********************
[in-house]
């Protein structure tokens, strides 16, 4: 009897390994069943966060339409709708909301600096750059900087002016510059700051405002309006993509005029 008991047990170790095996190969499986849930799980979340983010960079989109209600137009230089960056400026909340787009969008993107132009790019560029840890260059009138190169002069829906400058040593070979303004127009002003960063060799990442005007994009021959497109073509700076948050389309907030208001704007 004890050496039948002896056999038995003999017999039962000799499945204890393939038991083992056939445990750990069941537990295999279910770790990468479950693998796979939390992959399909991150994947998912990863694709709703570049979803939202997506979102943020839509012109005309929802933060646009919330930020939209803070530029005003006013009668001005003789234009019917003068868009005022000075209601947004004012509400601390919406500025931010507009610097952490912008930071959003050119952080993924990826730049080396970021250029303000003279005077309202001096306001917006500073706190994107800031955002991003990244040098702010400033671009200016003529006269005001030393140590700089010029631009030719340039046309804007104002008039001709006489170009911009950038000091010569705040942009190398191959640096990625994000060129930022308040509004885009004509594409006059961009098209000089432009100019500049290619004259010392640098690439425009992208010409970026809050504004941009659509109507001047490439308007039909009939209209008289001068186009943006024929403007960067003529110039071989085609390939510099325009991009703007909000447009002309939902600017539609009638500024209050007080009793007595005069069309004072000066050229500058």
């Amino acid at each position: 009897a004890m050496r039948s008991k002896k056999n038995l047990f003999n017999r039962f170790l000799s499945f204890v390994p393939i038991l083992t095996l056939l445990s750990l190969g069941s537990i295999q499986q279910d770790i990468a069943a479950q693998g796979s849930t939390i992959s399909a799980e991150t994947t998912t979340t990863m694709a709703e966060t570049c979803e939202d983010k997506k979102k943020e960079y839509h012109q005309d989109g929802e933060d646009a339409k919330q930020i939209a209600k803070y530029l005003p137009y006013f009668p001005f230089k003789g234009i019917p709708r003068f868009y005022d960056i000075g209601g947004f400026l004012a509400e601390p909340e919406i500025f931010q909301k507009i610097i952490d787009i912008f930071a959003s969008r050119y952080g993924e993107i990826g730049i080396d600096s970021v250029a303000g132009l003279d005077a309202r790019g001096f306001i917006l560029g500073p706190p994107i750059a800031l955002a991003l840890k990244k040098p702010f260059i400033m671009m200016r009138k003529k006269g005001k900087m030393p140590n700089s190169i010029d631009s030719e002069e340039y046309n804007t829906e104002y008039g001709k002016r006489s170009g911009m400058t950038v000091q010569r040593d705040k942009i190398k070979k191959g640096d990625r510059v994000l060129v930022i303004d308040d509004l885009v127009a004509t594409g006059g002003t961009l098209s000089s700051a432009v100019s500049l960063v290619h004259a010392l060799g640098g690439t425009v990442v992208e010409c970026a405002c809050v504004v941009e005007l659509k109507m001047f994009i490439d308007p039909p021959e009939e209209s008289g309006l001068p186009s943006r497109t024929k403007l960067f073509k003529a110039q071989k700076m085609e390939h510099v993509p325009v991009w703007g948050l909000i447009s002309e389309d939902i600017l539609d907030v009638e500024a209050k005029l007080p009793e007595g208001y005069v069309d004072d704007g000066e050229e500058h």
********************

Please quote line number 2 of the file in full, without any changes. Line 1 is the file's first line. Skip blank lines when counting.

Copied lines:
């Protein structure tokens, strides 16, 4: 009897390994069943966060339409709708909301600096750059900087002016510059700051405002309006993509005029 008991047990170790095996190969499986849930799980979340983010960079989109209600137009230089960056400026909340787009969008993107132009790019560029840890260059009138190169002069829906400058040593070979303004127009002003960063060799990442005007994009021959497109073509700076948050389309907030208001704007 004890050496039948002896056999038995003999017999039962000799499945204890393939038991083992056939445990750990069941537990295999279910770790990468479950693998796979939390992959399909991150994947998912990863694709709703570049979803939202997506979102943020839509012109005309929802933060646009919330930020939209803070530029005003006013009668001005003789234009019917003068868009005022000075209601947004004012509400601390919406500025931010507009610097952490912008930071959003050119952080993924990826730049080396970021250029303000003279005077309202001096306001917006500073706190994107800031955002991003990244040098702010400033671009200016003529006269005001030393140590700089010029631009030719340039046309804007104002008039001709006489170009911009950038000091010569705040942009190398191959640096990625994000060129930022308040509004885009004509594409006059961009098209000089432009100019500049290619004259010392640098690439425009992208010409970026809050504004941009659509109507001047490439308007039909009939209209008289001068186009943006024929403007960067003529110039071989085609390939510099325009991009703007909000447009002309939902600017539609009638500024209050007080009793007595005069069309004072000066050229500058």